Thinking outside the Box

Weekender Associate Editor

Kyle Cook, one of two guitarists for mega group Matchbox Twenty, sweetly and seductively croons the chorus of “Bright Lights,” off of their third effort “More Than You Think You Are,” through the telephone.

Discussing the song's complicated journey, from inception to completion, it’s evident that “Bright Lights” is an ample sampling representing the organic, stripped-down sound that permeates “More Than You Think You Are.”

”If you listen to the song, you can hear how it unfolds from an intimate setting with piano and vocals to this almost Derek & the Dominos type ending; it’s very 70’s rock,” said Cook. “The song had always been there, but the arrangement was kind of tricky. It took almost a day and a half of going back and forth with switching chords, inverting melodies and trying to find just the right fit.”

When told that the group’s efforts were not in vain, Cook swiftly and politely offers thanks, sounding more like a singer/songwriter yet to be discovered, rather than one fifth of a band with 21 million records sold worldwide and three Grammy nods under their belt.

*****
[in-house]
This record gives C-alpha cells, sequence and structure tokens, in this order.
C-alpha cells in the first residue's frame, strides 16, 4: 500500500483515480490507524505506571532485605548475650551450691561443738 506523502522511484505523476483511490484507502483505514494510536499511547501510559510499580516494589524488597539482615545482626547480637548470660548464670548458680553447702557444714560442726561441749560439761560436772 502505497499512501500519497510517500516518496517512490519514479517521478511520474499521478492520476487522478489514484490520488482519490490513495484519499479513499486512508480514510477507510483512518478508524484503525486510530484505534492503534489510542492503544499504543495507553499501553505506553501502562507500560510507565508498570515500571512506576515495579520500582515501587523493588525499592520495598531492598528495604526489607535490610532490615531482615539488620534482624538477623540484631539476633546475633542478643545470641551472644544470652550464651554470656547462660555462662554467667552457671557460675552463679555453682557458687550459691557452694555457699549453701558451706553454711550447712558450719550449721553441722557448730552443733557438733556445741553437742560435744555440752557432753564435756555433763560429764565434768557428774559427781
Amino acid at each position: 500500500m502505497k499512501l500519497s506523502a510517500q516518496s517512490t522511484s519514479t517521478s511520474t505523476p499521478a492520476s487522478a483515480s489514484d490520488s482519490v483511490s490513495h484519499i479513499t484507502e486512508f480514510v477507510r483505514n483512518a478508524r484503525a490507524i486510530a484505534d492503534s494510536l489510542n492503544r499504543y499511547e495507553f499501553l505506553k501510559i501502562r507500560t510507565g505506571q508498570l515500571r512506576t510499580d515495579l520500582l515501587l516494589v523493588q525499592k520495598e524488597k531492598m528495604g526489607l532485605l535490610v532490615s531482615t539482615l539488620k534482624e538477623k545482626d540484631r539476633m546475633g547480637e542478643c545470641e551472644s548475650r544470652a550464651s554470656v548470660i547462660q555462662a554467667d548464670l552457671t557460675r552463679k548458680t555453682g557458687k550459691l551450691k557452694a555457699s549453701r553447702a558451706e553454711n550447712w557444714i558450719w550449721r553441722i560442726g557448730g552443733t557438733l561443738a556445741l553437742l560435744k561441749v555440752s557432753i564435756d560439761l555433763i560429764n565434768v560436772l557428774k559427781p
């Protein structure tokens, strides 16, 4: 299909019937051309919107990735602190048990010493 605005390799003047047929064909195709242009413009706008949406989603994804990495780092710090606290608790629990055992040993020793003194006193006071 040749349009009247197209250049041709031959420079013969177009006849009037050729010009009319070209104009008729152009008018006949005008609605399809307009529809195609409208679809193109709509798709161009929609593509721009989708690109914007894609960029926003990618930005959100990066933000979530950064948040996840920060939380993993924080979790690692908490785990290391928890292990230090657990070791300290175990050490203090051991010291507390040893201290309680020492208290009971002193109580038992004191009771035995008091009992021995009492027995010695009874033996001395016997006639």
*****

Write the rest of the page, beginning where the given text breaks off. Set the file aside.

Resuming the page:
”Thank you, it’s going to be our next single,” Cook proudly stated.

”Bright Lights” will follow perhaps the most aggressive Matchbox singles, “Disease” and “Unwell,” to rock the airwaves. Partially penned by Mick Jagger, “Disease” features a distinct 70’s rock feel tinged with the poppy groove of a disco beat, while the release of “Unwell” proved that Matchbox Twenty can produce mainstream rock and roll that delivers, devoid of the fluff commonly found dominating the mainstream.

The release of “More Than You Think You Are,” following 1996’s Lava/Atlantic debut “Yourself and Someone Like You” and 2000Ős “Mad Season,” clearly cemented Matchbox into the realm of artists who, well, have nothing more to prove.

”There’s always that looming oh-my-God-are-we-going-to-have-another-single thought. In the back of your mind you feel if you don’t, somehow you’ve failed, which I don’t necessarily believe,” said Cook. “That’s the only pressure, which we really try to push out of our mind to make the kind of record that, creatively, we felt an artist of our caliber should. You should always be pushing forward; you shouldn’t just be out to create massive hit songs or try to replicate singles that have proven successful. I think we’re good about that. You have to take some risks, that’s what art is all about. Sometimes risks equal experimentation, sometimes experimentation goes wrong. You have to be willing to accept that.”

With the release of “More Than You Think You Are,” Matchbox ditched the sonic textures and layers that characterized “Mad Season,” opting instead to add a bit more of their live, on-stage muscle behind their studio efforts. And for Matchbox Twenty, it’s been an experimentation that has proven successful.

”We wanted to eliminate a little bit of this kind of sheen that was there on “Mad Season,” said Cook. “It feels a little more like a record made in the 70s, because there wasn’t nearly as much studio/computer trickery going on.”